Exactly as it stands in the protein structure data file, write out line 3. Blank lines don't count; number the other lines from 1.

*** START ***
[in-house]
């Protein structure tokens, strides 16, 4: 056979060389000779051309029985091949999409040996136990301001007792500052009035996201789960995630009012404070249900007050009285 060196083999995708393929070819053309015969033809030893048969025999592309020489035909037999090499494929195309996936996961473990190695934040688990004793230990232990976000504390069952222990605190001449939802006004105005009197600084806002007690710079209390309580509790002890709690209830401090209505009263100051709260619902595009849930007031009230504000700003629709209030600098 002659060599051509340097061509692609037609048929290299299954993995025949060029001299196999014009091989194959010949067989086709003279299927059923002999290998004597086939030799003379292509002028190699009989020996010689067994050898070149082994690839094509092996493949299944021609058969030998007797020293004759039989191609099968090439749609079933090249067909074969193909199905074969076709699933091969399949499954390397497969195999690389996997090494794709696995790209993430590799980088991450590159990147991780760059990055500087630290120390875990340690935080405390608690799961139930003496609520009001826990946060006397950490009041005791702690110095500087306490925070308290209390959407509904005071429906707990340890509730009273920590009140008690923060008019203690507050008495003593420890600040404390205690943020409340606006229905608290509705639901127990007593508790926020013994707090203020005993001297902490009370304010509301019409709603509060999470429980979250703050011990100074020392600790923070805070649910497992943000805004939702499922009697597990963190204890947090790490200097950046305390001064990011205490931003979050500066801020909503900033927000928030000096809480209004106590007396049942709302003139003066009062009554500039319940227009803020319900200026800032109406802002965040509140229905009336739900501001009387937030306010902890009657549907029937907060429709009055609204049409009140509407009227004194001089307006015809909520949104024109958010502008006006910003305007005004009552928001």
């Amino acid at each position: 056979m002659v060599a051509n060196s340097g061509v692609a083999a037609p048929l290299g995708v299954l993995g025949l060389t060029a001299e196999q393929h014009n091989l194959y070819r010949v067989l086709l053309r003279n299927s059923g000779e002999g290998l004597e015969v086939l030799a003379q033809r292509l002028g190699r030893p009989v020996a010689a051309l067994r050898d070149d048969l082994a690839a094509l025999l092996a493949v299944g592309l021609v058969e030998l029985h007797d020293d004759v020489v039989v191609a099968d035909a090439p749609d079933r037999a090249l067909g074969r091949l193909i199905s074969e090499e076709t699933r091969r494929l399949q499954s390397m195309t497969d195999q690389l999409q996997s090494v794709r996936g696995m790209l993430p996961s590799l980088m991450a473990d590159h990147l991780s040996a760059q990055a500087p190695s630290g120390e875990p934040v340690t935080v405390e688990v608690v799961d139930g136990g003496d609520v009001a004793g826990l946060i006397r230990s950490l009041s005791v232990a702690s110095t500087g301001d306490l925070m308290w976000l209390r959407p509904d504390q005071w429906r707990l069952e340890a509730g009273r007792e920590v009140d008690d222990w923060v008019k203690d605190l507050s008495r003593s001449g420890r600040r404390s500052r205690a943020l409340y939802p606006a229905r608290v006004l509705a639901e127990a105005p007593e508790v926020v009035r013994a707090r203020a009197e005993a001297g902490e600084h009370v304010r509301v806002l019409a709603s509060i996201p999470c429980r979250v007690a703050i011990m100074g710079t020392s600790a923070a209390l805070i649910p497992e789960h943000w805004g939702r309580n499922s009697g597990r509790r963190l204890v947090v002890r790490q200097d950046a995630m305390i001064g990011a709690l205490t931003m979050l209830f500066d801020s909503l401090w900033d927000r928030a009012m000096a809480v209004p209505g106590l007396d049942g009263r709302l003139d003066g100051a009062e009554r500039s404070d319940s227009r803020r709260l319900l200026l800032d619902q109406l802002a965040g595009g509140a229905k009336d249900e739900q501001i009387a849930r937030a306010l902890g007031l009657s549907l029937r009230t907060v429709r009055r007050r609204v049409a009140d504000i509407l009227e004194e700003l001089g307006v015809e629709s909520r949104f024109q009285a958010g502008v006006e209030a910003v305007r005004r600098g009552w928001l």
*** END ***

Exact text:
């Amino acid at each position: 056979m002659v060599a051509n060196s340097g061509v692609a083999a037609p048929l290299g995708v299954l993995g025949l060389t060029a001299e196999q393929h014009n091989l194959y070819r010949v067989l086709l053309r003279n299927s059923g000779e002999g290998l004597e015969v086939l030799a003379q033809r292509l002028g190699r030893p009989v020996a010689a051309l067994r050898d070149d048969l082994a690839a094509l025999l092996a493949v299944g592309l021609v058969e030998l029985h007797d020293d004759v020489v039989v191609a099968d035909a090439p749609d079933r037999a090249l067909g074969r091949l193909i199905s074969e090499e076709t699933r091969r494929l399949q499954s390397m195309t497969d195999q690389l999409q996997s090494v794709r996936g696995m790209l993430p996961s590799l980088m991450a473990d590159h990147l991780s040996a760059q990055a500087p190695s630290g120390e875990p934040v340690t935080v405390e688990v608690v799961d139930g136990g003496d609520v009001a004793g826990l946060i006397r230990s950490l009041s005791v232990a702690s110095t500087g301001d306490l925070m308290w976000l209390r959407p509904d504390q005071w429906r707990l069952e340890a509730g009273r007792e920590v009140d008690d222990w923060v008019k203690d605190l507050s008495r003593s001449g420890r600040r404390s500052r205690a943020l409340y939802p606006a229905r608290v006004l509705a639901e127990a105005p007593e508790v926020v009035r013994a707090r203020a009197e005993a001297g902490e600084h009370v304010r509301v806002l019409a709603s509060i996201p999470c429980r979250v007690a703050i011990m100074g710079t020392s600790a923070a209390l805070i649910p497992e789960h943000w805004g939702r309580n499922s009697g597990r509790r963190l204890v947090v002890r790490q200097d950046a995630m305390i001064g990011a709690l205490t931003m979050l209830f500066d801020s909503l401090w900033d927000r928030a009012m000096a809480v209004p209505g106590l007396d049942g009263r709302l003139d003066g100051a009062e009554r500039s404070d319940s227009r803020r709260l319900l200026l800032d619902q109406l802002a965040g595009g509140a229905k009336d249900e739900q501001i009387a849930r937030a306010l902890g007031l009657s549907l029937r009230t907060v429709r009055r007050r609204v049409a009140d504000i509407l009227e004194e700003l001089g307006v015809e629709s909520r949104f024109q009285a958010g502008v006006e209030a910003v305007r005004r600098g009552w928001l």